Communist China, in a rare move, released some details behind the arrest of a suspected Islamic terrorist who allegedly had more than 100 people under his command in Turkey, reports the South China Morning Post (SCMP), citing state media.
China’s largest and autonomous province of Xinjiang is home to the nation’s predominantly Uyghur minority, which authorities have linked to terrorist groups in neighboring Afghanistan and Pakistan, as well as Iraq and Syria, including the Islamic State (ISIS/ISIL).
Although the Chinese government did not release much information about the identity of the suspected Islamic jihadist, he is believed to be a Uyghur, also spelled Uighur, a Turkic people considered part of the larger Turkish family by many Turkish nationals.
Echoing human rights groups, Turkey has accused China of oppressing its Muslim Uyghur minority, a claim that Beijing denies.
Beijing is secretive about its counterterrorism operations on Chinese soil.
The arrest of the alleged jihadists took place back in December 2014, and information is only now beginning to surface.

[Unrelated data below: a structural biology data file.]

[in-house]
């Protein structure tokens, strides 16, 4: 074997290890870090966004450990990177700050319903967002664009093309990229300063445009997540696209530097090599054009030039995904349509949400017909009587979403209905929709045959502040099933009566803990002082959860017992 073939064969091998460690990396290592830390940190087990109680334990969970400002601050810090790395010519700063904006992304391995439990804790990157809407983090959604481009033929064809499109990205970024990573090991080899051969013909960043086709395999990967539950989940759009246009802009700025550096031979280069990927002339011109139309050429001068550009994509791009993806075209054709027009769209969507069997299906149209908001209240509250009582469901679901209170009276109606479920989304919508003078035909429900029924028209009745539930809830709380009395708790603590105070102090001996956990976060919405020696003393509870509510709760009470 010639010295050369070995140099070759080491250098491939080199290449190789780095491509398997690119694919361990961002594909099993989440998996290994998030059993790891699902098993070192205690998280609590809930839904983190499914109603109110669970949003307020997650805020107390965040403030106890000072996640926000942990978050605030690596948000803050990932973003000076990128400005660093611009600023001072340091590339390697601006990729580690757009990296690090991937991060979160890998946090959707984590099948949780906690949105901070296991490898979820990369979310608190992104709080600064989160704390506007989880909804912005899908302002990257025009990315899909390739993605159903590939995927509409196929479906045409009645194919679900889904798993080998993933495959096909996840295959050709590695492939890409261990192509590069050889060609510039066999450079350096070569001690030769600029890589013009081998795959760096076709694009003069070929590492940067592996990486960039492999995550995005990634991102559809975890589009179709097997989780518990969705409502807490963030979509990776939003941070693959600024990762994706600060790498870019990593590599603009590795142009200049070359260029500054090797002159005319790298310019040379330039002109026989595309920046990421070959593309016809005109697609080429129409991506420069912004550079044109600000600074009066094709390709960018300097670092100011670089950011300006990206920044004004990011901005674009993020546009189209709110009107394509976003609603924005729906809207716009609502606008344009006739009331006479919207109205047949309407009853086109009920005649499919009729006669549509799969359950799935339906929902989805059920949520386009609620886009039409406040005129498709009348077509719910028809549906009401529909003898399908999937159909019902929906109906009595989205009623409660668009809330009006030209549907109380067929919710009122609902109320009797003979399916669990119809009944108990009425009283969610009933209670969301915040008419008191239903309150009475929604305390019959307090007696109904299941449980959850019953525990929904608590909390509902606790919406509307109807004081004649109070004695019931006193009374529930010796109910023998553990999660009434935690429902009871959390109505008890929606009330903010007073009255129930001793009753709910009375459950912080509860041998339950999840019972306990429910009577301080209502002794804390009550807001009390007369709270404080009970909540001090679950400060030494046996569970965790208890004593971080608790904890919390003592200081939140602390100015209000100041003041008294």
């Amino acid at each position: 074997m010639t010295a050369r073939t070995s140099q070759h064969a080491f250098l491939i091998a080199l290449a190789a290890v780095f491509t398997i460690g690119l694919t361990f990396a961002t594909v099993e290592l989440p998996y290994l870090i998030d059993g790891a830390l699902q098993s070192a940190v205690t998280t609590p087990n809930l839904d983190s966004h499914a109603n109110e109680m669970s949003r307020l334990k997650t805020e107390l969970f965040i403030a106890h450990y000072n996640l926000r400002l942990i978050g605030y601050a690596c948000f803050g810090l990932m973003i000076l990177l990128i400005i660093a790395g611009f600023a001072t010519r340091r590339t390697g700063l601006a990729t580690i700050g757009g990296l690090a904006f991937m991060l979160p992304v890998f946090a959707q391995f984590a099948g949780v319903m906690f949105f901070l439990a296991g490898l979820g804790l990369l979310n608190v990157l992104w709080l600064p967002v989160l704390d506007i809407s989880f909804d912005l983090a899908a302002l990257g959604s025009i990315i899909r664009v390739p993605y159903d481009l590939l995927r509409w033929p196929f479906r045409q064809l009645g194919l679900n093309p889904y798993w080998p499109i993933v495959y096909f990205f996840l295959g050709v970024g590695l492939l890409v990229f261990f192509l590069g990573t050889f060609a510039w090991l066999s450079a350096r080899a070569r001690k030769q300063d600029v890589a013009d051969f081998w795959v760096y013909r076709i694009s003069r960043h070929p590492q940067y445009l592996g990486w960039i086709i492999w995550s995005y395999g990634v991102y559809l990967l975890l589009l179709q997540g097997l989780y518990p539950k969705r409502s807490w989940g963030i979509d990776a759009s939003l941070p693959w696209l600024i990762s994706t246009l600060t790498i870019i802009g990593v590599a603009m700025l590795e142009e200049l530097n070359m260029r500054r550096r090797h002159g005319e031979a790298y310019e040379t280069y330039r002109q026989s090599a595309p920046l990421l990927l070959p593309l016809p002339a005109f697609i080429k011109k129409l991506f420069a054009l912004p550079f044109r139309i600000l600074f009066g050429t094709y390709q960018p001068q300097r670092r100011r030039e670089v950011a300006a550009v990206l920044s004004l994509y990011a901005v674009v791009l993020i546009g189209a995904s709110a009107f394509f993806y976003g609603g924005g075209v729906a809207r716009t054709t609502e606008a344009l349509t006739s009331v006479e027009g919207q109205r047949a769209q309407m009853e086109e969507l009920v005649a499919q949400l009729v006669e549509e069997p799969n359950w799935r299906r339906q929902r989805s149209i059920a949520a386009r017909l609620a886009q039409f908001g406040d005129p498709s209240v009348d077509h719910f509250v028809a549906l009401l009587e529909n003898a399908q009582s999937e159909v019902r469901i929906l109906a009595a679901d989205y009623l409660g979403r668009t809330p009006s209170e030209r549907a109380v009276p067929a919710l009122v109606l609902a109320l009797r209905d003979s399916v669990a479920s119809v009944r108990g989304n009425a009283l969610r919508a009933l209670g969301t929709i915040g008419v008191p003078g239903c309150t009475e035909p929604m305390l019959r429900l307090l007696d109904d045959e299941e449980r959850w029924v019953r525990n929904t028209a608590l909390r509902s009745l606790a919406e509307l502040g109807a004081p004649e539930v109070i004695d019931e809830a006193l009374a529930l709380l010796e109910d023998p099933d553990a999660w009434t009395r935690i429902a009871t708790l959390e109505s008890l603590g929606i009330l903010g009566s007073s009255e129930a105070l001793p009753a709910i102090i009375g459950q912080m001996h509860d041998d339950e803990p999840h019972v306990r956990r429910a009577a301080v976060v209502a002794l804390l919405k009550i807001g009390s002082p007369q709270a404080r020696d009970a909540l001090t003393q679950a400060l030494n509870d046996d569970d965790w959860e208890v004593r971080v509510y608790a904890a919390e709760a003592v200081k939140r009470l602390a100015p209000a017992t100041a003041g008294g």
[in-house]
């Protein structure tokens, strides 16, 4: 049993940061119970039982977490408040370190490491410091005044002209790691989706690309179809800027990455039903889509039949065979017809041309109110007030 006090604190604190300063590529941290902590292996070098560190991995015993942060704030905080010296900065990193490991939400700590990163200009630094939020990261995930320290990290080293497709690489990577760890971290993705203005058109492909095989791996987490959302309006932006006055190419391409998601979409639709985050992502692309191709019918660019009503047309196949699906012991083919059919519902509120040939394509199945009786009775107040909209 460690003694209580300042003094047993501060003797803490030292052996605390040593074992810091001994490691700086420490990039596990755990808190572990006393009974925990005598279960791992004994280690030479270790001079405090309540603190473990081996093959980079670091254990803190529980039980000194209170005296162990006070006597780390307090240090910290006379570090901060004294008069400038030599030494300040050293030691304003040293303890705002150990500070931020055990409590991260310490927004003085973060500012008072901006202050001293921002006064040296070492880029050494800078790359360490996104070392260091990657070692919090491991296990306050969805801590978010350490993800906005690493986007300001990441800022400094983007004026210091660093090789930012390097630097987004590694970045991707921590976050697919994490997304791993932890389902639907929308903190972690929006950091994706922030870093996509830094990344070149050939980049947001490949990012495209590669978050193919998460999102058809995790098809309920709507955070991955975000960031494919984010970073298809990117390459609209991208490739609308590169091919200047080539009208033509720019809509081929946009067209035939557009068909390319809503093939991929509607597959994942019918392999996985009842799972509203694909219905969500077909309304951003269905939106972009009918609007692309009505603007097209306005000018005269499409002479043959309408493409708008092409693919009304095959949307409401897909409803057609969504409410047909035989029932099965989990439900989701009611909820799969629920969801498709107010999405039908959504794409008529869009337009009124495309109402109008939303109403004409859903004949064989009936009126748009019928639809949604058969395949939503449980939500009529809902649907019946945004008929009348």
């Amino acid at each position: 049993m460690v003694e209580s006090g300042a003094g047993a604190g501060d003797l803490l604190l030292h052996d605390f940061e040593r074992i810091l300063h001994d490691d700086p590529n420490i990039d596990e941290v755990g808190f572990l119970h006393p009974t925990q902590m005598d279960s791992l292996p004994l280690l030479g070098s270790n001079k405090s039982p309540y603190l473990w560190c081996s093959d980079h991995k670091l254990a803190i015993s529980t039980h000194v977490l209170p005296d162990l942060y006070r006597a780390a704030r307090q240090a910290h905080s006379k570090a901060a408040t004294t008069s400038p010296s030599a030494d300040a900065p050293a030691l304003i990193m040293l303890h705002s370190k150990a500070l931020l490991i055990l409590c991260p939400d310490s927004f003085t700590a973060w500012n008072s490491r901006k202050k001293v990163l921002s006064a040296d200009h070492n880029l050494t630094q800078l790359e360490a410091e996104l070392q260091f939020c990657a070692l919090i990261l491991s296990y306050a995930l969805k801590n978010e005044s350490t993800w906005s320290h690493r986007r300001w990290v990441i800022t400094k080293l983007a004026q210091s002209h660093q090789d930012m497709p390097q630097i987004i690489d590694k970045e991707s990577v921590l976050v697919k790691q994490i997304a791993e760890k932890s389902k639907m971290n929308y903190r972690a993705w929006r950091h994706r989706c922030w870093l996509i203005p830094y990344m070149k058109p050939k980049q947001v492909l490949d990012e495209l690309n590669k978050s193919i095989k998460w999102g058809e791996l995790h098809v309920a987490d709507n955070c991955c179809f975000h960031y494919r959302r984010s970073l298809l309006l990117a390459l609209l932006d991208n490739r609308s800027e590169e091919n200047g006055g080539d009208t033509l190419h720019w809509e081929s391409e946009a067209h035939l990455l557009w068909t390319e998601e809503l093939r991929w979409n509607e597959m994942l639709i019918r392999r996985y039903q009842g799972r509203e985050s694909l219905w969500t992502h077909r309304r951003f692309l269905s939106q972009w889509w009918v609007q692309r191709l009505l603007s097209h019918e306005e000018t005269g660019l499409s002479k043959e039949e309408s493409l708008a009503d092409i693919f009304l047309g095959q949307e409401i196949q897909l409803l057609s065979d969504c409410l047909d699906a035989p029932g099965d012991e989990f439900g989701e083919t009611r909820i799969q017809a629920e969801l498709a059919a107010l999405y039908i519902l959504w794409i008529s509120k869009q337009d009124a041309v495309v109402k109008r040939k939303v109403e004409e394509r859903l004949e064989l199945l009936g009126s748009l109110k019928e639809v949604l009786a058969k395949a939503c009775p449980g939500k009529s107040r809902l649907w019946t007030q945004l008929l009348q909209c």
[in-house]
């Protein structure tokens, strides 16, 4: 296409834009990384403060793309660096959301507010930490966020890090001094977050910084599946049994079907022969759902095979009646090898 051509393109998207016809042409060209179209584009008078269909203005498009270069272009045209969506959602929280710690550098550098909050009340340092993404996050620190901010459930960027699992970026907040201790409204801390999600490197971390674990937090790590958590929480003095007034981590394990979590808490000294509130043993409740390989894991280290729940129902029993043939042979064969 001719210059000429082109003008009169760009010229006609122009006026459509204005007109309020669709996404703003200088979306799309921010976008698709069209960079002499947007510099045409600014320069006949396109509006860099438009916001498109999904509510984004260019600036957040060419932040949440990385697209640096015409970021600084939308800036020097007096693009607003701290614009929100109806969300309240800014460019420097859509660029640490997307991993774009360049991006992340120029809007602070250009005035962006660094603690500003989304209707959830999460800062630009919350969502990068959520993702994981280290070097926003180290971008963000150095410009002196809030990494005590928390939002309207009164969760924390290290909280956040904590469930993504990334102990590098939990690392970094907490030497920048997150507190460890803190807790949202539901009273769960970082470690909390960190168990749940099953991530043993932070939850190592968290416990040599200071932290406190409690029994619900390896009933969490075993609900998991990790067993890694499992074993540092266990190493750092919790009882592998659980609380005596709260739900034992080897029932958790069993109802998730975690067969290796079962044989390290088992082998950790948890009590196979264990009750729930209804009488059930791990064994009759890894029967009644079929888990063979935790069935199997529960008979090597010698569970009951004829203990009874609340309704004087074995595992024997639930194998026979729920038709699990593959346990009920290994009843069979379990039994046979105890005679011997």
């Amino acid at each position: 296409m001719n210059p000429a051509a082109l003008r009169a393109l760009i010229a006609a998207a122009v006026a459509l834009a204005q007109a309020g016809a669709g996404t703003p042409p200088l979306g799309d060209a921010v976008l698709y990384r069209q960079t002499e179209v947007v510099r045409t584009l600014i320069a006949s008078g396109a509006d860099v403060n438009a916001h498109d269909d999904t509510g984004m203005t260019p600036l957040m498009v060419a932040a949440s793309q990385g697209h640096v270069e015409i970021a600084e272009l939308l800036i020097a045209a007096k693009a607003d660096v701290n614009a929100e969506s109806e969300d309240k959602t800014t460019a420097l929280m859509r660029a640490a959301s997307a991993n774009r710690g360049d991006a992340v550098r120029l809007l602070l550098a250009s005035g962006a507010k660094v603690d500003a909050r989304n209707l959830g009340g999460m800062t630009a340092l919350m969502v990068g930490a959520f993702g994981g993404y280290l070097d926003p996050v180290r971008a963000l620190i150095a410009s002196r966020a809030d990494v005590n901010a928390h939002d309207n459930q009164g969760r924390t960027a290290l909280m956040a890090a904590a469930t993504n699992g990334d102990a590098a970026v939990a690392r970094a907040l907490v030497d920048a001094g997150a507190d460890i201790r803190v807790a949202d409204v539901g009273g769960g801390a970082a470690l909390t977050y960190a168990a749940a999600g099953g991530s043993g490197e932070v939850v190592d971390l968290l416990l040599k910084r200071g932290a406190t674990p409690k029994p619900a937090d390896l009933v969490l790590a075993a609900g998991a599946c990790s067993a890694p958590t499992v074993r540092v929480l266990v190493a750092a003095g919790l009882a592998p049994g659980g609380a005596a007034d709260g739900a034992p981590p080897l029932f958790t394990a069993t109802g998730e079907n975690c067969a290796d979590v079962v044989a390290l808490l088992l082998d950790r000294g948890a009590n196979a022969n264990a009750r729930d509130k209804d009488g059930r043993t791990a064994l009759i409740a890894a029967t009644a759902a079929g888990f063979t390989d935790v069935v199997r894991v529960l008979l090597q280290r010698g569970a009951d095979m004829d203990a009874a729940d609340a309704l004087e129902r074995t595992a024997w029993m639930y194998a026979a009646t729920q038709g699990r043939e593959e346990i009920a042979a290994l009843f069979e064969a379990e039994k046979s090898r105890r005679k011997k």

“When he was in Turkey, he had a team of more than 100 people under his command. He himself was an organizer,” Wu Tengfei, a member of the counterterrorism squad that carried out the arrest, recently told state television.
The Chinese government did not reveal the name or ethnicity of the suspected terrorist. It provided “little information” about the jihadist’s alleged crimes, notes SCMP.
When Chinese authorities detained the man at the end of 2014, many Uyghur Muslims from Xinjiang were leaving China to join ISIS in Iraq and Syria. Many foreign fighters entered the so-called ISIS caliphate Turkey.
The South China Morning Post reports:
Chinese state media have released rare details about the arrest in an armed raid of a suspected terrorist accused by the authorities of organizing terrorism operations overseas.
The suspect was said to have led over a hundred followers in Turkey, according to Chinese state television.
The man was arrested as part of a special forces operation in Hainan province after a number of wanted suspects were found hiding in the city of Sanya waiting to flee China, the state broadcaster reported late on Sunday.
China has reportedly expressed concern about battled-hardened jihadists returning from Iraq and Syria.
This year, both ISIS and an al-Qaeda affiliate released videos threatening China. The footage featured Uyghurs.
State media has reported that an estimated 300 Uighurs from China have traveled to the Middle East to join ISIS.